In this series of Cruise Further, Cruise Safer articles and videos we plan to give you the skills and the confidence to push your cruising boundaries and make more of your boat's full potential. This article explains the basic necessities all boats need to cruise safely.
There’s no point buying a boat unless you plan to use it, but sometimes the gap between how you would like to use it and what you feel comfortable with can be hard to breach.
In this series of articles and videos we plan to give you the skills and the confidence to push your cruising boundaries and make more of your boat’s full potential.
Our aim is not replace the RYA’s excellent training courses but to add to them with practical hints and tips which only years of experience afloat can teach you.
The author, Jon Mendez, isn’t just a sea school principal and RYA instructor examiner, he’s also an enthusiastic boat owner who understands that boating is all about enjoying your time on the water. The more prepared you are, the more relaxed you will be and the more fun you will have.
It’s a message which our sponsor, Pantaenius Sail and Motor Yacht insurance, is equally keen to endorse. Have fun and stay safe!
Before you head off over the horizon the first thing you need to think about is equipping your boat in such a way that you can relax and enjoy the adventure, safe in the knowledge that you’re prepared for every eventuality.
I find it useful to break the process down into three groups: the vessel’s paperwork; the equipment it carries; the skipper and crew.
If cruising abroad, know the different documentation and kit you will need for each country you visit. Being prepared will help you immensely and mean that communicating with port officials should be hassle free and not hold up your holiday or weekend on the water. Follow our simple check lists and you’ll be ready to stretch your cruising legs in no time.
The vessel’s paperwork
To comply with any foreign travel you will need the following:
Proof of ownership – preferably the original bill of sale with VAT status shown. There are some exceptions for older boats and some boaters have questioned whether the absence of VAT proof is as big a problem as everyone makes out but why make trouble for yourself if you don’t need to?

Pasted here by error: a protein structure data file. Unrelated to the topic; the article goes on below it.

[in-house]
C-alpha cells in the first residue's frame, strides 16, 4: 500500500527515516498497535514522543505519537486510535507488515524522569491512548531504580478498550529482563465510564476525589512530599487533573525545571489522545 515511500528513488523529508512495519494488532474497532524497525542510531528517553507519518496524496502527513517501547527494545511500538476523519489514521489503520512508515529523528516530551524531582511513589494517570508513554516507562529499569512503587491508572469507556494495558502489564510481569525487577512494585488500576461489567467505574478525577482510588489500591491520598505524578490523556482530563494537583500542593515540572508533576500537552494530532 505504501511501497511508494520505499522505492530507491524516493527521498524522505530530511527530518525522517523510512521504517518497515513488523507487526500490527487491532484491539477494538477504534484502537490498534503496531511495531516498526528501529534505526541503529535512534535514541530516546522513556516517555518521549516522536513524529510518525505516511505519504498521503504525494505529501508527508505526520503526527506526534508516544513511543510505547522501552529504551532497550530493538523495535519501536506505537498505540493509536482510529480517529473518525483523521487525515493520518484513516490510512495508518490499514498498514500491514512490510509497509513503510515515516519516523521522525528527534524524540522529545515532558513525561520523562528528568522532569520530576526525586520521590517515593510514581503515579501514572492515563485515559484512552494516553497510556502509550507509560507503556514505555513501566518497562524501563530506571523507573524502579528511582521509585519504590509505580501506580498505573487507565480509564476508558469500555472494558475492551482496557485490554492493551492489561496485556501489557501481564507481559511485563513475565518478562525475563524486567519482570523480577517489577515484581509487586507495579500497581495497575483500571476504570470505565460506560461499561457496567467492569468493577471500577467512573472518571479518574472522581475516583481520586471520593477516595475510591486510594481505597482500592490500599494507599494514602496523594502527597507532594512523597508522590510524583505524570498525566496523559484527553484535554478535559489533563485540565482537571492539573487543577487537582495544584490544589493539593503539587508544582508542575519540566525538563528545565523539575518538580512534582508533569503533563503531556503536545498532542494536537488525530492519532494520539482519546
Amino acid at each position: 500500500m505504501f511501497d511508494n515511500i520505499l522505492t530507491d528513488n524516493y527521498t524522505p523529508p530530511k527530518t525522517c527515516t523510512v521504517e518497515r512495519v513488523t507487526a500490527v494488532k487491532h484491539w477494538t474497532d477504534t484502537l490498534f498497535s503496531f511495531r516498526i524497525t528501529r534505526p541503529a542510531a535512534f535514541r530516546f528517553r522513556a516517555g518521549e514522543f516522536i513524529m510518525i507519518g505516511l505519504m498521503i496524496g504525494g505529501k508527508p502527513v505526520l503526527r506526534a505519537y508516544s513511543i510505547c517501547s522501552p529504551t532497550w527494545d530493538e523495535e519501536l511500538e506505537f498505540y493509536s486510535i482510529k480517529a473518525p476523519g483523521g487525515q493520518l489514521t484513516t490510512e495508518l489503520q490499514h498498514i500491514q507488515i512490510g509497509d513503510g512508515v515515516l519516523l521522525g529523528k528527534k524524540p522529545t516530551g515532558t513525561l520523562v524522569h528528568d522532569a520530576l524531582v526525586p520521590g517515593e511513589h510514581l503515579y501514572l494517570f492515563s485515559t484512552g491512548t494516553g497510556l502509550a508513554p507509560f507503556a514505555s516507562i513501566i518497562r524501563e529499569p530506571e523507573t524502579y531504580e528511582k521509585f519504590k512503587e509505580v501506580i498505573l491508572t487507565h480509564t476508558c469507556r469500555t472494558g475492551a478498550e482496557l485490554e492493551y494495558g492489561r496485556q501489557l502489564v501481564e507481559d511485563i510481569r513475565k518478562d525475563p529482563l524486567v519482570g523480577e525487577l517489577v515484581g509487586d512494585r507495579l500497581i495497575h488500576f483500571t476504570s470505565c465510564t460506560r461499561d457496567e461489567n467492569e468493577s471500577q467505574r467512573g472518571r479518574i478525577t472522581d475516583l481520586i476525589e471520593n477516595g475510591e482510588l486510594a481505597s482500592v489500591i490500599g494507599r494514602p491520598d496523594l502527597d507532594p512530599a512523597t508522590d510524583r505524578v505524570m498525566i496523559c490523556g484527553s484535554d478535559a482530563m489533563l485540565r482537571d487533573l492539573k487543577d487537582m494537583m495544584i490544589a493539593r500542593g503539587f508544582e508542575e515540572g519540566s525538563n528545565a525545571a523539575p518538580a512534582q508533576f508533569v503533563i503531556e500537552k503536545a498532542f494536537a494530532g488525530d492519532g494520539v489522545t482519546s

Insurance documentation – preferably translated into the language of the countries you intend to visit. Don’t forget to check that it covers the full extent of your cruising limits and you are aware of any restrictions on night or short-handed travel.
Registration for your vessel – if UK flagged either Part I or Part III, – the Small Ships Register.
VHF licence – for the vessel, which covers all sets carried.
Instruction manuals – for everything from the heads to the plotters together with a current list of main agents and suppliers for spares. It sounds obvious but you’d be amazed how many people keep these stuffed in a drawer at home.
Safety equipment schedules – do you know when your lifejackets, liferaft and fire extinguishers were last serviced and can you prove it? It’s vital to keep a record of what was done when for your own peace of mind as well as to comply with possible insurance policy requirements.
Printed charts and publications – don’t just rely on charts; pilot books and guides give invaluable insight into what to expect on arrival in unfamiliar harbours. Make sure they are up to date (corrections are usually available online) and check the internet for other useful information such as aerial views, although it takes practise to visualise what this will look like from sea level.
Equipment for your vessel
You don’t need to go mad buying up every safety aid known to man but whatever you do take needs to be up to date and relevant – take particular care to ensure that all your lifejackets have been serviced recently. It’s no use having all the gear but no idea so it’s also imperative that you and your crew know how to use it and where you’ve stowed it. Training in this area cannot be emphasised enough, it can literally save your life.